A LEADING British banker told Anglo Irish Bank Head of Treasury John Bowe that the banking industry had "totally fucking let the world down", but it was politicians such as then Taoiseach Brian Cowen who would lose their jobs.
Mr Bowe replied "Yeah", but added that the politicians in charge had to take responsibility for the crash because "you pay the piper, you call the tune".
In fresh revelations from the Anglo Tapes, Matt Pass, a senior executive in Merrill Lynch, which advised the State on the bank guarantee, admitted he felt "quite guilty" about the banking industry's conduct.
He said that what had been "handed" to politicians meant that Mr Cowen and then British Prime Minister Gordon Brown "are going to lose their jobs".
However, Mr Bowe did not absolve politicians, telling the UK banker that "if he [Gordon Brown] did not have banks handing out credit during the New Labour years, people would not have spent money, the economy would not have been as prosperous".
The Merrill Lynch executive also suggested to Mr Bowe, in a conversation in October 2008, that political leaders could have told the banks in the years before the crash that they "shouldn't have been doing the kind of lending they were doing".
But he added that if they had done that, "there would have been an almighty stink".
In another conversation in late September 2008, Anglo's chief financial officer, Matt Moran, told Mr Bowe how Ireland's wealthy were moving their money to Germany.
He told Mr Bowe he had heard from a senior stockbroker that "significant money (had) come out of AIB and Bank (of Ireland) . . . and going into German bunds". This, he said, was being done "in the high private client side".
He said he had been told about "super-high net worth money held in some cash-type accounts and orders by custodians to move it into [German] bunds".
In the course of only two days, the bankers speculated that Ireland's wealthy could have put as much as €500m into Germany.
Mr Bowe also told Mr Moran how Anglo worked with Irish Life & Permanent to prop up its balance sheet.
"Permo [Irish Life & Permanent] were on to us, they were short a billion, em, and kind of caught short – it sounds like all the corporate stuff [deposits] has left Permo, so the Central Bank is obviously aware of that, but they got 300 [million] on Friday and they got another, I think it was 850 [million], today from us and we just have to see what happens, but they're paying it back tomorrow, that's the basis on which we did it," Mr Bowe told Mr Moran.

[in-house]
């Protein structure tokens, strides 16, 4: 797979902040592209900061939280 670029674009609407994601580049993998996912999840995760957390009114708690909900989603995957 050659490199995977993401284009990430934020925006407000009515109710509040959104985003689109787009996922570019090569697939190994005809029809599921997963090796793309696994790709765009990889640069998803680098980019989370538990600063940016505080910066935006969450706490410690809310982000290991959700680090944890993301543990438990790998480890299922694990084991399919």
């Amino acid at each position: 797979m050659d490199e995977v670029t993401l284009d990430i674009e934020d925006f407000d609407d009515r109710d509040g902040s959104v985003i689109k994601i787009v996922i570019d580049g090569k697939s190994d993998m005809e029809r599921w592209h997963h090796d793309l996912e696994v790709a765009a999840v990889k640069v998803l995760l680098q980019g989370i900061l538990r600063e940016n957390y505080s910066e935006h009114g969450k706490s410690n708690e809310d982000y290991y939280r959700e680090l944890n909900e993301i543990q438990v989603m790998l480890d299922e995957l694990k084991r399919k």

"So it feels a bit better, Matt – I suppose that's the best way of putting it – and in terms of our days, days to disaster, you can kind of stretch that, stretch that out, y'know?"
Mr Moran laughed before replying: "Yeah."
Mr Moran hit the head-lines last week when it emerged he had been granted immunity from prosecution by the Director of Public Prosecutions for all matters relating to Anglo Irish Bank. He has previously featured several times in the Anglo Tapes, as well as in Anglo emails in which he refers to contacts during the crisis with then Fine Gael leader Enda Kenny, who he calls "Enda K", and then Fianna Fail TD, Beverly Flynn.
In another recording, in April 2008, while talking to Anglo CEO David Drumm, Mr Bowe described Sean Quinn as "like a cancer, this is like a cancer growing on the bank".
He said at this stage the bank was "in a spiral, and I want the spiral to go away".
In another conversation around that time – a month after the bank guarantee – Mr Bowe is again talking to Mr Drumm, who is complaining that Finance Minister Brian Lenihan has made a statement about the importance of systemic banks. Mr Drumm claims that in doing so "he just made a balls of it. He killed us".
Mr Bowe told Mr Drumm that Anglo (and Irish Nationwide) were not considered systemic banks – and therefore worth saving – because "we don't give, pay people's wages and have ATMs and do stuff like that". Mr Drumm replies: "Oh, yeah, the cash out of the wall."
Mr Drumm then suggested that the Government was "trying to kill us". "I think they have been trying to force us into a tougher spot"... so that they could... "act under the Central Bank Act, y'know, to protect the stability of the system".
- TOM LYONS and GAVIN SHERIDAN Exclusive